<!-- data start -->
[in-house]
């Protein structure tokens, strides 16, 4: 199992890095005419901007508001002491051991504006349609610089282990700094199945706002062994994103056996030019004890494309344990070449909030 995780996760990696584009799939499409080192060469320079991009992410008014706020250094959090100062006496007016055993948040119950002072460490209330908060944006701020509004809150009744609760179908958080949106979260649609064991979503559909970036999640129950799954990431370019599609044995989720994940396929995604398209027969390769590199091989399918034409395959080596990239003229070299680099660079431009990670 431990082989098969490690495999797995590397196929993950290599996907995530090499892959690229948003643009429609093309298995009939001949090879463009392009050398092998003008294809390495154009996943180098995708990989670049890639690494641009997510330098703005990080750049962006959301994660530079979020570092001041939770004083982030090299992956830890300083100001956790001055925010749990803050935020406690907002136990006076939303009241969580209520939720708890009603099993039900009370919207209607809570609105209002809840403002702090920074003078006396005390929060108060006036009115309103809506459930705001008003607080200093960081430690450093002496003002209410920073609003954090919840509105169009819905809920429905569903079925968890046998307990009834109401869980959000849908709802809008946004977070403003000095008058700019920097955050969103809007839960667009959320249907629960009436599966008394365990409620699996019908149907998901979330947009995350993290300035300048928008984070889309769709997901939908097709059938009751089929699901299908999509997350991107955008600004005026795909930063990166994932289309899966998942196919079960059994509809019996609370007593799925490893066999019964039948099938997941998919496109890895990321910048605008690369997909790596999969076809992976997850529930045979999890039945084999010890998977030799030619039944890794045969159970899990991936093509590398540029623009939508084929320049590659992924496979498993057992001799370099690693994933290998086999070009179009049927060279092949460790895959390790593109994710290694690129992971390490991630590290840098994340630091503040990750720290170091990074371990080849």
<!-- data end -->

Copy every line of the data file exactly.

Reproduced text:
[in-house]
């Protein structure tokens, strides 16, 4: 199992890095005419901007508001002491051991504006349609610089282990700094199945706002062994994103056996030019004890494309344990070449909030 995780996760990696584009799939499409080192060469320079991009992410008014706020250094959090100062006496007016055993948040119950002072460490209330908060944006701020509004809150009744609760179908958080949106979260649609064991979503559909970036999640129950799954990431370019599609044995989720994940396929995604398209027969390769590199091989399918034409395959080596990239003229070299680099660079431009990670 431990082989098969490690495999797995590397196929993950290599996907995530090499892959690229948003643009429609093309298995009939001949090879463009392009050398092998003008294809390495154009996943180098995708990989670049890639690494641009997510330098703005990080750049962006959301994660530079979020570092001041939770004083982030090299992956830890300083100001956790001055925010749990803050935020406690907002136990006076939303009241969580209520939720708890009603099993039900009370919207209607809570609105209002809840403002702090920074003078006396005390929060108060006036009115309103809506459930705001008003607080200093960081430690450093002496003002209410920073609003954090919840509105169009819905809920429905569903079925968890046998307990009834109401869980959000849908709802809008946004977070403003000095008058700019920097955050969103809007839960667009959320249907629960009436599966008394365990409620699996019908149907998901979330947009995350993290300035300048928008984070889309769709997901939908097709059938009751089929699901299908999509997350991107955008600004005026795909930063990166994932289309899966998942196919079960059994509809019996609370007593799925490893066999019964039948099938997941998919496109890895990321910048605008690369997909790596999969076809992976997850529930045979999890039945084999010890998977030799030619039944890794045969159970899990991936093509590398540029623009939508084929320049590659992924496979498993057992001799370099690693994933290998086999070009179009049927060279092949460790895959390790593109994710290694690129992971390490991630590290840098994340630091503040990750720290170091990074371990080849």